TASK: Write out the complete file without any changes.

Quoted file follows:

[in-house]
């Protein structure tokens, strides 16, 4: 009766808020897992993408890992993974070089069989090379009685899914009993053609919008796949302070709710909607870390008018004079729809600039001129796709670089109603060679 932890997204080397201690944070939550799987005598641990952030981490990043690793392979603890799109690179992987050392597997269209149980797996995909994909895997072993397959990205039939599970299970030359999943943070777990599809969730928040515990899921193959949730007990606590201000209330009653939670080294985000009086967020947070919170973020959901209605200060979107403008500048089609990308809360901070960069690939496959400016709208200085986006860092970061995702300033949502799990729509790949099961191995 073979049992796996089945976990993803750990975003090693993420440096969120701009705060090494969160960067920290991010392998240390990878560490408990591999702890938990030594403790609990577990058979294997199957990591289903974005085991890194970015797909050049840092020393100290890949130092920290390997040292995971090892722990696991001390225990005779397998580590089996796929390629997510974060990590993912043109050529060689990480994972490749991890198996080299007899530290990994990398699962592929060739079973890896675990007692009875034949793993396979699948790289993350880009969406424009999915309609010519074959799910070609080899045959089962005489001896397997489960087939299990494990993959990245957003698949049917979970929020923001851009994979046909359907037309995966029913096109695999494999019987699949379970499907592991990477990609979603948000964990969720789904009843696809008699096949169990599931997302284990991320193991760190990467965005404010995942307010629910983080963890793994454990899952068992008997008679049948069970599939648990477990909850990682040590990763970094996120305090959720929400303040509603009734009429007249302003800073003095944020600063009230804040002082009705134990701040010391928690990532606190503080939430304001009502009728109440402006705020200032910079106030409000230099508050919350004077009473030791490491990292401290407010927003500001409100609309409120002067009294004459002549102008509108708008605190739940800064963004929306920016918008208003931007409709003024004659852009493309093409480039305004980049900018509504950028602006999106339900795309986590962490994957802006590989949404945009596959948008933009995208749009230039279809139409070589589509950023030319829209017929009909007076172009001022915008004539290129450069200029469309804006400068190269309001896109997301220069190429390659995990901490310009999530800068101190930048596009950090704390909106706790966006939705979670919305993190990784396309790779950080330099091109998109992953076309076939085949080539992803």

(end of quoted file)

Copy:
[in-house]
């Protein structure tokens, strides 16, 4: 009766808020897992993408890992993974070089069989090379009685899914009993053609919008796949302070709710909607870390008018004079729809600039001129796709670089109603060679 932890997204080397201690944070939550799987005598641990952030981490990043690793392979603890799109690179992987050392597997269209149980797996995909994909895997072993397959990205039939599970299970030359999943943070777990599809969730928040515990899921193959949730007990606590201000209330009653939670080294985000009086967020947070919170973020959901209605200060979107403008500048089609990308809360901070960069690939496959400016709208200085986006860092970061995702300033949502799990729509790949099961191995 073979049992796996089945976990993803750990975003090693993420440096969120701009705060090494969160960067920290991010392998240390990878560490408990591999702890938990030594403790609990577990058979294997199957990591289903974005085991890194970015797909050049840092020393100290890949130092920290390997040292995971090892722990696991001390225990005779397998580590089996796929390629997510974060990590993912043109050529060689990480994972490749991890198996080299007899530290990994990398699962592929060739079973890896675990007692009875034949793993396979699948790289993350880009969406424009999915309609010519074959799910070609080899045959089962005489001896397997489960087939299990494990993959990245957003698949049917979970929020923001851009994979046909359907037309995966029913096109695999494999019987699949379970499907592991990477990609979603948000964990969720789904009843696809008699096949169990599931997302284990991320193991760190990467965005404010995942307010629910983080963890793994454990899952068992008997008679049948069970599939648990477990909850990682040590990763970094996120305090959720929400303040509603009734009429007249302003800073003095944020600063009230804040002082009705134990701040010391928690990532606190503080939430304001009502009728109440402006705020200032910079106030409000230099508050919350004077009473030791490491990292401290407010927003500001409100609309409120002067009294004459002549102008509108708008605190739940800064963004929306920016918008208003931007409709003024004659852009493309093409480039305004980049900018509504950028602006999106339900795309986590962490994957802006590989949404945009596959948008933009995208749009230039279809139409070589589509950023030319829209017929009909007076172009001022915008004539290129450069200029469309804006400068190269309001896109997301220069190429390659995990901490310009999530800068101190930048596009950090704390909106706790966006939705979670919305993190990784396309790779950080330099091109998109992953076309076939085949080539992803």